For years, marriage has been so well linked to health that U.S. Department of Health and Human Services got $150 million a year to spend on marriage support through its Healthy Marriage Initiative.
So will newlyweds Brad Pitt and Angelina Jolie be better off, health-wise, as a married couple?
Not necessarily. While there are clear health benefits linked with healthy relationships (married people live longer, and are at less risk of everything from cardiovascular disease to dementia to pneumonia), researchers are now realizing that the strength of the relationship might be more important than a marriage certificate.
“When we divide good marriages from bad ones,” marriage historian Stephanie Coontz told The New York Times, “we learn that it is the relationship, not the institution, that is key.”
Indeed, marital stress is much worse for your health than being single. Research at the University of Chicago shows that newly single people, whether divorced or widowed, suffer a 20 percent increase in chronic health issues.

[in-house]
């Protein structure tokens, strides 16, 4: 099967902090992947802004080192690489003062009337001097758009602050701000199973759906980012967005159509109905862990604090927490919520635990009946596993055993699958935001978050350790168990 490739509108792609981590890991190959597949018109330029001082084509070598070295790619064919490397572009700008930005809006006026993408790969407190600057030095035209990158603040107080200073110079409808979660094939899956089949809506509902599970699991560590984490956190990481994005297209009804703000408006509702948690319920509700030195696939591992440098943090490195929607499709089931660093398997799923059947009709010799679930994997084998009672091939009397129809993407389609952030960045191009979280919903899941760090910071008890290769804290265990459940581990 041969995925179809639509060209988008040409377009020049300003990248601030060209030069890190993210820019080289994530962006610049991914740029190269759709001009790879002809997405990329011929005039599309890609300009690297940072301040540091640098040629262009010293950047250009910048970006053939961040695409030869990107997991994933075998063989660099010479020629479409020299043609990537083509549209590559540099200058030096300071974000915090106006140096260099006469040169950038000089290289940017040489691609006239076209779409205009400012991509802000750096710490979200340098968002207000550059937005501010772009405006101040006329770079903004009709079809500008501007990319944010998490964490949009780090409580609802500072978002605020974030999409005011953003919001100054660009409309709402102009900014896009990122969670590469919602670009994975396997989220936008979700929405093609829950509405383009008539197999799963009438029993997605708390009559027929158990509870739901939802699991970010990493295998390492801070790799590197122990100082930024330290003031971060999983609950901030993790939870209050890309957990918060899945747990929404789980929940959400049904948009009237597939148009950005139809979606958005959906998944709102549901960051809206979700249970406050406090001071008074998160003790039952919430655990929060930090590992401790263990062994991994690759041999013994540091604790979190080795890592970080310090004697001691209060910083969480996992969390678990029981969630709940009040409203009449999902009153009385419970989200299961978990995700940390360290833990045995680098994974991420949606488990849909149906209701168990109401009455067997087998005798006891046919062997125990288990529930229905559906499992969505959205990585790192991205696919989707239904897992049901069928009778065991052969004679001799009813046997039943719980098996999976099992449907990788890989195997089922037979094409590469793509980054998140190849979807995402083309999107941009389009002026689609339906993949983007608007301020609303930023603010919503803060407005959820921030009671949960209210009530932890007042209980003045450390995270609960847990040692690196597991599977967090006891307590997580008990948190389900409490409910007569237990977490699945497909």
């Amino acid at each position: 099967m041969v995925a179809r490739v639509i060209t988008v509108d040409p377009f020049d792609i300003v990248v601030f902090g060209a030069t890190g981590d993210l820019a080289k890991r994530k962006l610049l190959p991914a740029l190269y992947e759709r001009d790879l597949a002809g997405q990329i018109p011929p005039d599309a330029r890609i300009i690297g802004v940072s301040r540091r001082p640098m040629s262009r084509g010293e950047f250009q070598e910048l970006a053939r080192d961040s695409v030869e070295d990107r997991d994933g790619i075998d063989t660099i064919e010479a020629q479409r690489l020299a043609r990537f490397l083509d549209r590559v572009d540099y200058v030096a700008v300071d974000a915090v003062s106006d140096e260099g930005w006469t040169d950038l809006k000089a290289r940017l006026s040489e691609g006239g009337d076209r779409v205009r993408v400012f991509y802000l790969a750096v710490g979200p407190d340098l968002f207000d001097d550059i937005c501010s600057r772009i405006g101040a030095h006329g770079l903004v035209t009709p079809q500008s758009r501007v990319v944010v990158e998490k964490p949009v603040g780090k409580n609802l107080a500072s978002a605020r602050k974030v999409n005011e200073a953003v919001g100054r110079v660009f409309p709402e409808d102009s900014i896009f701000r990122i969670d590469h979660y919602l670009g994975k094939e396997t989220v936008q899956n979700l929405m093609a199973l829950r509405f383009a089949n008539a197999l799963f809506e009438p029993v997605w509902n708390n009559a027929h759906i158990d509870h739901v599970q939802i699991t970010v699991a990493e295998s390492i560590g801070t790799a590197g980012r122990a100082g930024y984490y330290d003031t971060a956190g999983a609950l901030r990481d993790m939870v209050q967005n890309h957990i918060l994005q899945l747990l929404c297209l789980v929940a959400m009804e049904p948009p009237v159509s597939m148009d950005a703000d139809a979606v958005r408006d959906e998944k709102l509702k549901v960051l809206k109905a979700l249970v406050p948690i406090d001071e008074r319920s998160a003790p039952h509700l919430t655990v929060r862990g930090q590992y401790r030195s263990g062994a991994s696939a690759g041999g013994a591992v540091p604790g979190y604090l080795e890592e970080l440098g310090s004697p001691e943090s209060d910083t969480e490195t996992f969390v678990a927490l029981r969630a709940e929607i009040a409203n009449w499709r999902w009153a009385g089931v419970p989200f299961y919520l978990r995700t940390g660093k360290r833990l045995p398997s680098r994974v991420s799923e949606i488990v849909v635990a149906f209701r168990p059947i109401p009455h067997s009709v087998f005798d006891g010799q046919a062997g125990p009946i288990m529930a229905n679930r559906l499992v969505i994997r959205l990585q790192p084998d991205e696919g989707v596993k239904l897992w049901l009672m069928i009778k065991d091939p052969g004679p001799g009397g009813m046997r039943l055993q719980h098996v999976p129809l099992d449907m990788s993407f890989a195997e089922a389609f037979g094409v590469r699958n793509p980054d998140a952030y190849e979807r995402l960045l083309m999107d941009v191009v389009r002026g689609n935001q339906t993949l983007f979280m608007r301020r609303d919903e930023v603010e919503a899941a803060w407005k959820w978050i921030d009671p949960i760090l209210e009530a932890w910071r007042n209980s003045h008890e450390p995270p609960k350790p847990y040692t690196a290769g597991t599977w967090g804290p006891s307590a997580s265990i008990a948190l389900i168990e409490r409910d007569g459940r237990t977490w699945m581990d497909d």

How could relationships have such a profound effect on health? “It encourages people to maintain good health behaviors and have good social support and a sense of purpose in life,” said researcher Hui Zheng, an assistant professor of sociology at Ohio State University who led a study that found marriage benefits to be more protective for couples who were already healthy.
Despite the risk of the negative impacts of failed relationships, “on balance it probably is worth making the effort,” David and John Gallacher pf Cardiff University wrote in Student BMJ.
Photo: Brad Pitt and Angelina Jolie arrive at the 18th Annual Screen Actors Guild Awards. The pair married in a secret wedding this week. Credit: ThinkStock